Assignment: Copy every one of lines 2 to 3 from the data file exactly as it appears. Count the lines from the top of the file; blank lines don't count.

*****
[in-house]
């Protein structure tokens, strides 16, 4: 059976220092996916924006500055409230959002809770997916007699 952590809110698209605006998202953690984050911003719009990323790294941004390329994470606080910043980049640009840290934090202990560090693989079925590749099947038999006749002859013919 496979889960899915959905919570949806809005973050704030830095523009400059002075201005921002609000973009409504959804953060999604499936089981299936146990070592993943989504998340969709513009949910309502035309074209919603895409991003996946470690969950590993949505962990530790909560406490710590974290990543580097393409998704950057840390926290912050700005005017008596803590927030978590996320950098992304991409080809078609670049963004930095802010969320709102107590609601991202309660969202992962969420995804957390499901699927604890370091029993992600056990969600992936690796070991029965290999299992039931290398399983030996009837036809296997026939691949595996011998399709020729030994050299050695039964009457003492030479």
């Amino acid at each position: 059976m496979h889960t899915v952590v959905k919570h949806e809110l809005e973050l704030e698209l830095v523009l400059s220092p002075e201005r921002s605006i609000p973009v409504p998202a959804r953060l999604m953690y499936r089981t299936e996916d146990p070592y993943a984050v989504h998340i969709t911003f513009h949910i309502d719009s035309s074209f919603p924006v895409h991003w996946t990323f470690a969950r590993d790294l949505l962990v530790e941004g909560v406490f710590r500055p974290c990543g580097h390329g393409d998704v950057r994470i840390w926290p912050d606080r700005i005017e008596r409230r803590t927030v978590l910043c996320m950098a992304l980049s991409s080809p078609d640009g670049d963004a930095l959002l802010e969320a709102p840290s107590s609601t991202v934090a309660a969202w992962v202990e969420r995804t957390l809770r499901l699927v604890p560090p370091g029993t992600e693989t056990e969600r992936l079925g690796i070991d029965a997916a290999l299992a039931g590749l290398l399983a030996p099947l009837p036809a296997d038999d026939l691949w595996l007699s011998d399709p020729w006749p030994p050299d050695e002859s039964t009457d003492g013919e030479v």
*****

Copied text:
């Protein structure tokens, strides 16, 4: 059976220092996916924006500055409230959002809770997916007699 952590809110698209605006998202953690984050911003719009990323790294941004390329994470606080910043980049640009840290934090202990560090693989079925590749099947038999006749002859013919 496979889960899915959905919570949806809005973050704030830095523009400059002075201005921002609000973009409504959804953060999604499936089981299936146990070592993943989504998340969709513009949910309502035309074209919603895409991003996946470690969950590993949505962990530790909560406490710590974290990543580097393409998704950057840390926290912050700005005017008596803590927030978590996320950098992304991409080809078609670049963004930095802010969320709102107590609601991202309660969202992962969420995804957390499901699927604890370091029993992600056990969600992936690796070991029965290999299992039931290398399983030996009837036809296997026939691949595996011998399709020729030994050299050695039964009457003492030479």
């Amino acid at each position: 059976m496979h889960t899915v952590v959905k919570h949806e809110l809005e973050l704030e698209l830095v523009l400059s220092p002075e201005r921002s605006i609000p973009v409504p998202a959804r953060l999604m953690y499936r089981t299936e996916d146990p070592y993943a984050v989504h998340i969709t911003f513009h949910i309502d719009s035309s074209f919603p924006v895409h991003w996946t990323f470690a969950r590993d790294l949505l962990v530790e941004g909560v406490f710590r500055p974290c990543g580097h390329g393409d998704v950057r994470i840390w926290p912050d606080r700005i005017e008596r409230r803590t927030v978590l910043c996320m950098a992304l980049s991409s080809p078609d640009g670049d963004a930095l959002l802010e969320a709102p840290s107590s609601t991202v934090a309660a969202w992962v202990e969420r995804t957390l809770r499901l699927v604890p560090p370091g029993t992600e693989t056990e969600r992936l079925g690796i070991d029965a997916a290999l299992a039931g590749l290398l399983a030996p099947l009837p036809a296997d038999d026939l691949w595996l007699s011998d399709p020729w006749p030994p050299d050695e002859s039964t009457d003492g013919e030479v």